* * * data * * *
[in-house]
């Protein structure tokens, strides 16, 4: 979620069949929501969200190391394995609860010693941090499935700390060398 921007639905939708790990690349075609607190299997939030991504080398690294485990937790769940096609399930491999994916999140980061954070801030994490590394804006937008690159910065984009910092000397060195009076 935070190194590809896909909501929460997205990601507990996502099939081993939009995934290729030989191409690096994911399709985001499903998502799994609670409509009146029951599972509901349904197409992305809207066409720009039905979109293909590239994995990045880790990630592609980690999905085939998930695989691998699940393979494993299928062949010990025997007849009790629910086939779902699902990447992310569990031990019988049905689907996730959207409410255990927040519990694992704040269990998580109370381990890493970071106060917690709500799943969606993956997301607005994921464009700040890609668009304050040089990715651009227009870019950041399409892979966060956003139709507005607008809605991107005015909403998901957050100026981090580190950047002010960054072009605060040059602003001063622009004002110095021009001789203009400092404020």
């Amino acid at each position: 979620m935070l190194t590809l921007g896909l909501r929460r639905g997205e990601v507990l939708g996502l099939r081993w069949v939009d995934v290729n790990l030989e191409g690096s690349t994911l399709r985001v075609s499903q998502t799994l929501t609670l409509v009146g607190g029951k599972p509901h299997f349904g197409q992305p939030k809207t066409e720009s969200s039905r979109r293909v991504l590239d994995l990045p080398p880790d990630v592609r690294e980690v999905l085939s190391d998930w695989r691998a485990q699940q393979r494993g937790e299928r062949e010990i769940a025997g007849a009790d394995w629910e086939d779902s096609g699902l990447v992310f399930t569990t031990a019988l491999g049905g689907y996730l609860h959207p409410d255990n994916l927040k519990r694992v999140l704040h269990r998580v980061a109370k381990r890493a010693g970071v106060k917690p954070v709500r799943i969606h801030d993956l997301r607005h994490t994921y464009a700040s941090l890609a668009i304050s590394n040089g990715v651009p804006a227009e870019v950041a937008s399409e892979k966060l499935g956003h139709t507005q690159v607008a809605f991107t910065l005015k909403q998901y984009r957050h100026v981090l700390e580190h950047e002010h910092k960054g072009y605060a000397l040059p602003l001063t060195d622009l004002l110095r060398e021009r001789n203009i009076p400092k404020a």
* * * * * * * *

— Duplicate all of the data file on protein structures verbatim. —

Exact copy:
[in-house]
């Protein structure tokens, strides 16, 4: 979620069949929501969200190391394995609860010693941090499935700390060398 921007639905939708790990690349075609607190299997939030991504080398690294485990937790769940096609399930491999994916999140980061954070801030994490590394804006937008690159910065984009910092000397060195009076 935070190194590809896909909501929460997205990601507990996502099939081993939009995934290729030989191409690096994911399709985001499903998502799994609670409509009146029951599972509901349904197409992305809207066409720009039905979109293909590239994995990045880790990630592609980690999905085939998930695989691998699940393979494993299928062949010990025997007849009790629910086939779902699902990447992310569990031990019988049905689907996730959207409410255990927040519990694992704040269990998580109370381990890493970071106060917690709500799943969606993956997301607005994921464009700040890609668009304050040089990715651009227009870019950041399409892979966060956003139709507005607008809605991107005015909403998901957050100026981090580190950047002010960054072009605060040059602003001063622009004002110095021009001789203009400092404020």
């Amino acid at each position: 979620m935070l190194t590809l921007g896909l909501r929460r639905g997205e990601v507990l939708g996502l099939r081993w069949v939009d995934v290729n790990l030989e191409g690096s690349t994911l399709r985001v075609s499903q998502t799994l929501t609670l409509v009146g607190g029951k599972p509901h299997f349904g197409q992305p939030k809207t066409e720009s969200s039905r979109r293909v991504l590239d994995l990045p080398p880790d990630v592609r690294e980690v999905l085939s190391d998930w695989r691998a485990q699940q393979r494993g937790e299928r062949e010990i769940a025997g007849a009790d394995w629910e086939d779902s096609g699902l990447v992310f399930t569990t031990a019988l491999g049905g689907y996730l609860h959207p409410d255990n994916l927040k519990r694992v999140l704040h269990r998580v980061a109370k381990r890493a010693g970071v106060k917690p954070v709500r799943i969606h801030d993956l997301r607005h994490t994921y464009a700040s941090l890609a668009i304050s590394n040089g990715v651009p804006a227009e870019v950041a937008s399409e892979k966060l499935g956003h139709t507005q690159v607008a809605f991107t910065l005015k909403q998901y984009r957050h100026v981090l700390e580190h950047e002010h910092k960054g072009y605060a000397l040059p602003l001063t060195d622009l004002l110095r060398e021009r001789n203009i009076p400092k404020a």